Recommendations on: Turnouts, switch motors, etc.

Discussion in 'HO Scale Model Trains' started by kchronister, Sep 12, 2005.

  1. kchronister

    kchronister Member

    As I embark on building my 4th layout, I want to do everything "just so". For the first time I'm at a point where I have the space and the funds to not scrimp (though at the same time, i certainly don't object to saving a buck, especially when spending more doesn't get me more).

    Having said that, I wonder if the group can share recommendations on the following;

    DCC-friendly switches (standard #6 and #8 level)
    DCC-friendly switches (high speed mainline - #??? 12? 20?)
    Preferred switch machines - I know tortoise is omnipresent, are they really the be-all?


  2. MasonJar

    MasonJar It's not rocket surgery


    Of all the turnouts I have seen, I like the look of the "new" DCC-friendly Walthers/Shinohara turnouts the best. Second would be MicroEngineering, but I am not entirely sure how DCC-compatible they are. The standard at our modular club is code 100 Peco (non-power routing). They have been through hell and back, so to speak. We switch them by hand, with groundthrows, and I think there are guys who have tortoises with them too.

    I don't know if anyone makes a #20, but I believe there are #10s around commercially. You will need a heck of a lot of room to use #20s on a layout...!

  3. richhotrain

    richhotrain New Member

    Although some modelers frown upon the Atlas turnouts, I have 58 #6 turnouts on my layout and they work just fine. I use Tortoises on all of these turnouts and they are superb little machines. I highly recommend them, having previously used Atlas Under Table Switch Machines which are awful. Look no further!
  4. belg

    belg Member

    guys, I'm wondering my combo will probably the atlas and tortoise units as that is what is available to me and I have quite a few already, I would like to know what is the ideal depth to use the tortoise motors, I'll be using 1/2" ply and cork roadbed. thanks Pat
  5. santafewillie

    santafewillie Member

    Like richhotrain, I have 50+ Atlas #6 turnouts and I have no problems with them. I have holes under them for eventual under the table switch machines but I currently use a combination of ground throws and fingers to operate them. DON'T use the Atlas Under the Table Switch Machines...absolutely horrible! That's my 2 cents.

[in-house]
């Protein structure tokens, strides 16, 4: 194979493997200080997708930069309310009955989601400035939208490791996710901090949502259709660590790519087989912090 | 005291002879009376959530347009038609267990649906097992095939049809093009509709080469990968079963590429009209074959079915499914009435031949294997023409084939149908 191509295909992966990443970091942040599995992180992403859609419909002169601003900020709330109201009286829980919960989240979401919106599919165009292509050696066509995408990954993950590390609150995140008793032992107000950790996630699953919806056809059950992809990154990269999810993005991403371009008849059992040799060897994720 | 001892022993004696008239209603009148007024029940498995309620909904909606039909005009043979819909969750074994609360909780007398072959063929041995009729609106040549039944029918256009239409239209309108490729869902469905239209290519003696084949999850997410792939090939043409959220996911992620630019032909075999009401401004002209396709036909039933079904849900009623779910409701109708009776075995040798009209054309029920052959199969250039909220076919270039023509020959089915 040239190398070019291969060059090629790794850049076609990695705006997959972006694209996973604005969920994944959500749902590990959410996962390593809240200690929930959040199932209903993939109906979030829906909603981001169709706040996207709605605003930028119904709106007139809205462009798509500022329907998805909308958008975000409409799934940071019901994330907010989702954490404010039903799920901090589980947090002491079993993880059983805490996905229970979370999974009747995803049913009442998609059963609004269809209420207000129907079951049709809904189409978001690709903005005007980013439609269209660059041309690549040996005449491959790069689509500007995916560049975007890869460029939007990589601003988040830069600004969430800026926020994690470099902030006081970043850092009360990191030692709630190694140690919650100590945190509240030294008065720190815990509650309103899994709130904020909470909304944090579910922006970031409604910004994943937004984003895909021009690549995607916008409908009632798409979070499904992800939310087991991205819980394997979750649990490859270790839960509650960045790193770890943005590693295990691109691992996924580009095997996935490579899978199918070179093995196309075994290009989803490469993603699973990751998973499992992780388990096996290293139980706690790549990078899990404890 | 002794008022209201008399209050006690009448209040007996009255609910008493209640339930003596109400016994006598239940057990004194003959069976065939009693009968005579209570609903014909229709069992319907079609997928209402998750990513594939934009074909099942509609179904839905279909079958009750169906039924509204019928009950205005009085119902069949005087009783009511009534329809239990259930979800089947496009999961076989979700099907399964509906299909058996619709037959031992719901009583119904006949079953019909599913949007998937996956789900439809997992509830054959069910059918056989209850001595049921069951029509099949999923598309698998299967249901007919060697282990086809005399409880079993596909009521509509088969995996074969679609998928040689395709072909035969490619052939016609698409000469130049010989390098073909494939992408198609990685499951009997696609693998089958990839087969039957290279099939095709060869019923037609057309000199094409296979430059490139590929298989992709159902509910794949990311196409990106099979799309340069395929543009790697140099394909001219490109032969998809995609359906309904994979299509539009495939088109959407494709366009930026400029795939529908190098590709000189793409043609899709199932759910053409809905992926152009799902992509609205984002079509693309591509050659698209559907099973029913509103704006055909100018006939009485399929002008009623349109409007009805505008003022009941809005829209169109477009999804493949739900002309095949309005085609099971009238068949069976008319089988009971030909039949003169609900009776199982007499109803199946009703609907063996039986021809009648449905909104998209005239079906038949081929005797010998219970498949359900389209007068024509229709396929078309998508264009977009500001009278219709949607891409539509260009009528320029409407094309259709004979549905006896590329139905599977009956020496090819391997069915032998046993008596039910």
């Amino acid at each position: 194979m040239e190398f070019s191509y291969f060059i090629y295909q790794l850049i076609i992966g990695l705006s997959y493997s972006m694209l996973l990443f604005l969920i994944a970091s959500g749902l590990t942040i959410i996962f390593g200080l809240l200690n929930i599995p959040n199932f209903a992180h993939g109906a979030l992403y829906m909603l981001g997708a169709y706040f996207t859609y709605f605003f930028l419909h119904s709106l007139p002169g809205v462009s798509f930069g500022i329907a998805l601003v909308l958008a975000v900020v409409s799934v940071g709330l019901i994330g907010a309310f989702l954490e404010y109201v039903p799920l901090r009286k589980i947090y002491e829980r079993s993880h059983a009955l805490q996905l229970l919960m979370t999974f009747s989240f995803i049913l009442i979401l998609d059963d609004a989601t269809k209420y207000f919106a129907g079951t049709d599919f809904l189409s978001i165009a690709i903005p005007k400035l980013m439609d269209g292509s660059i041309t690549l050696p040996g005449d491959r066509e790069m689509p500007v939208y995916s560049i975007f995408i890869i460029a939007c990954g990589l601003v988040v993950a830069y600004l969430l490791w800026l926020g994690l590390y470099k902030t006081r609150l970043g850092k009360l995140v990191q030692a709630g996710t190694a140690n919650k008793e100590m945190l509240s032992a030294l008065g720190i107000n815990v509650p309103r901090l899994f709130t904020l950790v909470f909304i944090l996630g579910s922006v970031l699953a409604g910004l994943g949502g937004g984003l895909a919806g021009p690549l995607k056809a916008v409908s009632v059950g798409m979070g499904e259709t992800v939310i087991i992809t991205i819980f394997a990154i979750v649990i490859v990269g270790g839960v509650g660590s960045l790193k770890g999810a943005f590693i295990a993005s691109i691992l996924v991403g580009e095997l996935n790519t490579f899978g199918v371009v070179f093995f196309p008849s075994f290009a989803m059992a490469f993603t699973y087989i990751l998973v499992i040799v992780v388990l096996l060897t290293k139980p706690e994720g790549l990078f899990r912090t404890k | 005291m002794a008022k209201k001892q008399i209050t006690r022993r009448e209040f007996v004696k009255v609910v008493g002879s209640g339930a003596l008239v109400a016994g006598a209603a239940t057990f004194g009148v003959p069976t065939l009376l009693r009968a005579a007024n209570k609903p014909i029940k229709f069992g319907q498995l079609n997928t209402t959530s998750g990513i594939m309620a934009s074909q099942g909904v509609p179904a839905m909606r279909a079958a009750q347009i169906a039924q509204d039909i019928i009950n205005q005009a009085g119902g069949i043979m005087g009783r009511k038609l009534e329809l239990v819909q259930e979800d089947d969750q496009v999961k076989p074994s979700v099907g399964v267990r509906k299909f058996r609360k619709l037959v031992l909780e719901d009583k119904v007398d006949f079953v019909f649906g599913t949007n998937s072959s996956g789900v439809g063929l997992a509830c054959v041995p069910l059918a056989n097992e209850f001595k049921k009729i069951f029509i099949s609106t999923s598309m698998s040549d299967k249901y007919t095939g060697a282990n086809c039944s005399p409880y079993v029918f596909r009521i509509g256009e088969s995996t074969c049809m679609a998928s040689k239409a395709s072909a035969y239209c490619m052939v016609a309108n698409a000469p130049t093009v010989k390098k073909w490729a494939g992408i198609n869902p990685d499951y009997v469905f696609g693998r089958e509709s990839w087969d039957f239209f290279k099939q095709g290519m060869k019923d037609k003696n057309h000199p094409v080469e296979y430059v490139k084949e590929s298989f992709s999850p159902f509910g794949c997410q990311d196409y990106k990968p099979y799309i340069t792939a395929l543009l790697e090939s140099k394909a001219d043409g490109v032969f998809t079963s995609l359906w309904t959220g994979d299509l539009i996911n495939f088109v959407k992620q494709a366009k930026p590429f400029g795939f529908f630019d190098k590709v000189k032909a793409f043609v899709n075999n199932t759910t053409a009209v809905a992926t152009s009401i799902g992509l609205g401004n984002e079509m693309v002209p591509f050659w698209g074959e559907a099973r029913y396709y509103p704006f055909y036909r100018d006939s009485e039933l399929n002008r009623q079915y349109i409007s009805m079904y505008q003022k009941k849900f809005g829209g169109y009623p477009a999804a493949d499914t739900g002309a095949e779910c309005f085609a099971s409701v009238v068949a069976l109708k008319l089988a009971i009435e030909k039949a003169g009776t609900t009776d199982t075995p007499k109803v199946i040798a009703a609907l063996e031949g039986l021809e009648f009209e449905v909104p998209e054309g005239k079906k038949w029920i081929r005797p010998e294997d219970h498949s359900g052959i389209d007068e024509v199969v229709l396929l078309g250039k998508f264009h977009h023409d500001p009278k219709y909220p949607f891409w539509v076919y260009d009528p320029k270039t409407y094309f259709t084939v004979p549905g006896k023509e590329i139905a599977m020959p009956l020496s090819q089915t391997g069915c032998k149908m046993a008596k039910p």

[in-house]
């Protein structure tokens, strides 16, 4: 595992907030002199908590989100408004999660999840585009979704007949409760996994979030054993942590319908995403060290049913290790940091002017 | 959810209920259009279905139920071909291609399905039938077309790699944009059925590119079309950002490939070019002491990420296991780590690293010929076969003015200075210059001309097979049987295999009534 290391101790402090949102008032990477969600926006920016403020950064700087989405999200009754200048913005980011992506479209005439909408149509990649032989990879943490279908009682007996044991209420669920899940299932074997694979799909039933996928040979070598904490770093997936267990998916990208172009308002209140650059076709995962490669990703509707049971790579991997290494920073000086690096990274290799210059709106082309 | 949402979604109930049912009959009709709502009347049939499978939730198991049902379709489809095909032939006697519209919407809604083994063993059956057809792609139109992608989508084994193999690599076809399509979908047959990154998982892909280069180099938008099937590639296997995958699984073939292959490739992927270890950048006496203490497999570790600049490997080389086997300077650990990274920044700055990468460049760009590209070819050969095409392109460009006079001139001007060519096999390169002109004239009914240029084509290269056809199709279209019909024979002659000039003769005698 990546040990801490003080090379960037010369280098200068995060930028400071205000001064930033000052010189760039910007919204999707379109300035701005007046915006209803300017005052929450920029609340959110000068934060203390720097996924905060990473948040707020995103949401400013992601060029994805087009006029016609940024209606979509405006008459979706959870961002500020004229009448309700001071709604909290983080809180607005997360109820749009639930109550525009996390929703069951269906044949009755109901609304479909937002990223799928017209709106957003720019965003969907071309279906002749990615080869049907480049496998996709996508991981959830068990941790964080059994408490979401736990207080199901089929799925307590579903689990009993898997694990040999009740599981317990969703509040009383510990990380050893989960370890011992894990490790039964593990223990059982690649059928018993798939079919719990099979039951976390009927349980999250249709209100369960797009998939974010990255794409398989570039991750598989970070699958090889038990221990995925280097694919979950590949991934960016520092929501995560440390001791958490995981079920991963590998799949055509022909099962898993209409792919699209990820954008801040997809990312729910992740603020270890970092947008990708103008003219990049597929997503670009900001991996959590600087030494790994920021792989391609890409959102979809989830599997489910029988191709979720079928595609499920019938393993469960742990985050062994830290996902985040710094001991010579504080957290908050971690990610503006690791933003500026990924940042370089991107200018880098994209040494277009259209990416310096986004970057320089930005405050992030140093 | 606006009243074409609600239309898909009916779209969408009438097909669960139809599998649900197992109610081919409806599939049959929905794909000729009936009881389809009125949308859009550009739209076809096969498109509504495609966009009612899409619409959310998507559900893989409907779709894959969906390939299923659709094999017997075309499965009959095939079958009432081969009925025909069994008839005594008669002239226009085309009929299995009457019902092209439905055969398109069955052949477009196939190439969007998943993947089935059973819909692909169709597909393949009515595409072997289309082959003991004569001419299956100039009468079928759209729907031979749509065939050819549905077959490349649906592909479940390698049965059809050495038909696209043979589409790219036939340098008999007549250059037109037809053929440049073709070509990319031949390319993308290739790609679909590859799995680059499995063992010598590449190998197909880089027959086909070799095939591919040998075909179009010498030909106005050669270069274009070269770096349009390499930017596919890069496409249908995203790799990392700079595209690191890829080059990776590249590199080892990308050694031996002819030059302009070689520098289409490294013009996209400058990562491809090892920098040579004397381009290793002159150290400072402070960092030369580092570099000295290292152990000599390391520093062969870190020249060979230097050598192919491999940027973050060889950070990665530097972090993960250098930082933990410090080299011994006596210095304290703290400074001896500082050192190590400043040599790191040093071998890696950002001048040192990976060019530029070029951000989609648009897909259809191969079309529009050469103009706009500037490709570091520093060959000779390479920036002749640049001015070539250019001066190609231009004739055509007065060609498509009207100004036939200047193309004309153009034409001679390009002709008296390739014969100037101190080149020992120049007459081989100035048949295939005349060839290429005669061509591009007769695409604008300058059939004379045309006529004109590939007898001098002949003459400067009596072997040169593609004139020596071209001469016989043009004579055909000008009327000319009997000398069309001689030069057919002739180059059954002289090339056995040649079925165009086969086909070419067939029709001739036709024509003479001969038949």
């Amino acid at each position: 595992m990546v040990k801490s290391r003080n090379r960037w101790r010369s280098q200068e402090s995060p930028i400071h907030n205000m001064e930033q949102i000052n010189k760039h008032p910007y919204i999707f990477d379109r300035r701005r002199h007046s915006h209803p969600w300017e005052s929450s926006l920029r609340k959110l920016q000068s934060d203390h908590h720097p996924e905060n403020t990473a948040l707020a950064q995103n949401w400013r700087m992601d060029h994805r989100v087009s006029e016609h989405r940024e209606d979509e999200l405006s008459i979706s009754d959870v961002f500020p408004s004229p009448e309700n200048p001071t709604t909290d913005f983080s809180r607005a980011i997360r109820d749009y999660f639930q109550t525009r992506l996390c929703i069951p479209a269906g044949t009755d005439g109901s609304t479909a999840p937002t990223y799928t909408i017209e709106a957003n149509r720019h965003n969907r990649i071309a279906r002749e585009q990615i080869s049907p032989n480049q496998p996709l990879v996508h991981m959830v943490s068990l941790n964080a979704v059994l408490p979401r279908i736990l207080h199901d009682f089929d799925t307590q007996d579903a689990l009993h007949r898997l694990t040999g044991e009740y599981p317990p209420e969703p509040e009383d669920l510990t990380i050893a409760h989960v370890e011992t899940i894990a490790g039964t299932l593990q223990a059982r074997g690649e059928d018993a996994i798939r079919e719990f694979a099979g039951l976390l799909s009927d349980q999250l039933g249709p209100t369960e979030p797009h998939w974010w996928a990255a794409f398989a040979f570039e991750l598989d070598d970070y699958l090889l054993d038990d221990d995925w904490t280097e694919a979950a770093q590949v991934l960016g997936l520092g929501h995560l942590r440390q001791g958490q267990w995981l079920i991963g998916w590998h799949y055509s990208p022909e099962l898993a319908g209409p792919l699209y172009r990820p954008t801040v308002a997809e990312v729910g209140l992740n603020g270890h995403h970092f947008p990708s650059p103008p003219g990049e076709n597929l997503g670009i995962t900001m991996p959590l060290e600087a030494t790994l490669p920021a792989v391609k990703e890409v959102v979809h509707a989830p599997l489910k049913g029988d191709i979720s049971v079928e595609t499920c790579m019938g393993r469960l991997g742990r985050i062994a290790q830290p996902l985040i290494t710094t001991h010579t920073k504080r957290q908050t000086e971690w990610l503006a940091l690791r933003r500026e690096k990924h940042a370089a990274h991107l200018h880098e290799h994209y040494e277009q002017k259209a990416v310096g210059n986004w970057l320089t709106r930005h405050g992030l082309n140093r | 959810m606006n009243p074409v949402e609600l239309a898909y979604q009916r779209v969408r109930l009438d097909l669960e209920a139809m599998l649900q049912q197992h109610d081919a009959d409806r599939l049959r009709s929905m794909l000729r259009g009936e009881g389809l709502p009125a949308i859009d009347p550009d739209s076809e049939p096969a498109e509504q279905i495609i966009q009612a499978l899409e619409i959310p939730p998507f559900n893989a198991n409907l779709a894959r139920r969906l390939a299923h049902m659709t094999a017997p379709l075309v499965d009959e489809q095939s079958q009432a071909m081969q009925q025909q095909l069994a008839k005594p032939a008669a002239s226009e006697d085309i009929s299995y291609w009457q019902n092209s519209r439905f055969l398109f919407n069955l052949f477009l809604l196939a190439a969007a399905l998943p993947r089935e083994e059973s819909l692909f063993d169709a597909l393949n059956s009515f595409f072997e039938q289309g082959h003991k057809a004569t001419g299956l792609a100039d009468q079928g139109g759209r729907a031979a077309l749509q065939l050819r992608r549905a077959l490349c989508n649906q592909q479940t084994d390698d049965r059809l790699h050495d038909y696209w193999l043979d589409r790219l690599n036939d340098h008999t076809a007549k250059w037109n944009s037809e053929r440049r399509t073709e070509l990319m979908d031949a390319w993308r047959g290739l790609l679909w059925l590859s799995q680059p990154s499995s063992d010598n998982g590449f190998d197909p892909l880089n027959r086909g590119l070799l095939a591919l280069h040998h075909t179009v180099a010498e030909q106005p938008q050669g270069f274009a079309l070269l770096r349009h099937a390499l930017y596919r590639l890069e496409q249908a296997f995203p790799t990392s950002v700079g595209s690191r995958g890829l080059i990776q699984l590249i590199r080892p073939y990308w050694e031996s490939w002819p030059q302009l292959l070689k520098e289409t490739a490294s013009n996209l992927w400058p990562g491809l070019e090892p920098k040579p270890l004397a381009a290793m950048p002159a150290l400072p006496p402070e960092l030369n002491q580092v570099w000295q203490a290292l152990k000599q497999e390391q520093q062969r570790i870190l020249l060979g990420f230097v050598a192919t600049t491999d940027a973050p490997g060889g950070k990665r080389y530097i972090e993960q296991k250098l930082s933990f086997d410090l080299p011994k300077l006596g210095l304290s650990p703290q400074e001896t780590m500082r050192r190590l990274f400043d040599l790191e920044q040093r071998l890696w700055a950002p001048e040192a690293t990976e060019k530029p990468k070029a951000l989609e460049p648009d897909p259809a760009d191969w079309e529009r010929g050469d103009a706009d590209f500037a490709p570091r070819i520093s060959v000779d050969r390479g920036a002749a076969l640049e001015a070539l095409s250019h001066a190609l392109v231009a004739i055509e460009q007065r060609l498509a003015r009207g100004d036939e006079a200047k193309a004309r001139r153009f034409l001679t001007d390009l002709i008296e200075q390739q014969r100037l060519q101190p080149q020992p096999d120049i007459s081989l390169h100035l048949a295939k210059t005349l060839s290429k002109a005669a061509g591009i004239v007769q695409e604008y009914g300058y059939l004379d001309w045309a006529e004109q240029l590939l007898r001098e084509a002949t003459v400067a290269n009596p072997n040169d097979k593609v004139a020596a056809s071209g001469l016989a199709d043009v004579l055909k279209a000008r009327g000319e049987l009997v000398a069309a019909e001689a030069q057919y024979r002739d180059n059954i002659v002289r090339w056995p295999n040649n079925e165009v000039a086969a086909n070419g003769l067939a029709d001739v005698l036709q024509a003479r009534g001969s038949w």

6. Conrail

    Conrail Member

    Well I wish I had known that before I bought 13 of them. :( Guess I'll just have to make em work. Can't just flush $75.00 away. Whats bad about them. I suppose I shouldn't have tried to cut corners and went with the switch tenders. I guess you can't expect a whole lot for 6 bucks each either though. Oh well.
  7. farmer ron

    farmer ron Member

    Kris, I would recomend looking into peco, like Andrew, our club has used them for years with a digitrax system, we use a slow motion motor with them as well as some hand thrown ones. Tortoise are impressive but like everything if you look around you can find good quality equipment at a reasonable price. Ron
  8. steamhead

    steamhead Active Member


    I use all Peco #6's & 8's, "electrofrog" turnouts and would't think of using any others, and under-the-table solenoid switch machines which are less expensive than the Tortoise, and I don't mind the "clack" they make when activated (I rather like it, it tells me the turnout has been thrown...)

    Good luck!!

  9. pgandw

    pgandw Active Member


    The Atlas switch machines (both under the tables and surface mount types) have 3 major problems. 1) They overheat much faster than more robust makes, and when they do the plastic housing softens, causing the machine to eventually jam. 2) They have very limited "power" on the throw. So if there is any binding in the turnout, the button is depressed for a split longer in an attempt to overcome the binding, which leads to problem #1. 3) They don't have any extra contacts for controlling frog polarity or other purposes.

    The overheating problem can usually be overcome by using a capacitor discharge system to power the Atlas machines.

    If you can't return the Atlas machines for a refund, get the CD power supply to make them last a lot longer. And don't mount them where you can't easily replace them later on. :)
  10. ak-milw

    ak-milw New Member

    I have always used Atlas turnouts and never had a problem with them, but then I don't use power routing frogs with DCC. I only have one Atlas under table machine and it works alright, worst thing is the quick click. I use caboose hand throws in my yards and was wondering if anyone has tried the new Micro - Mark switch machines yet, they are about $8 cheaper than Tortiose.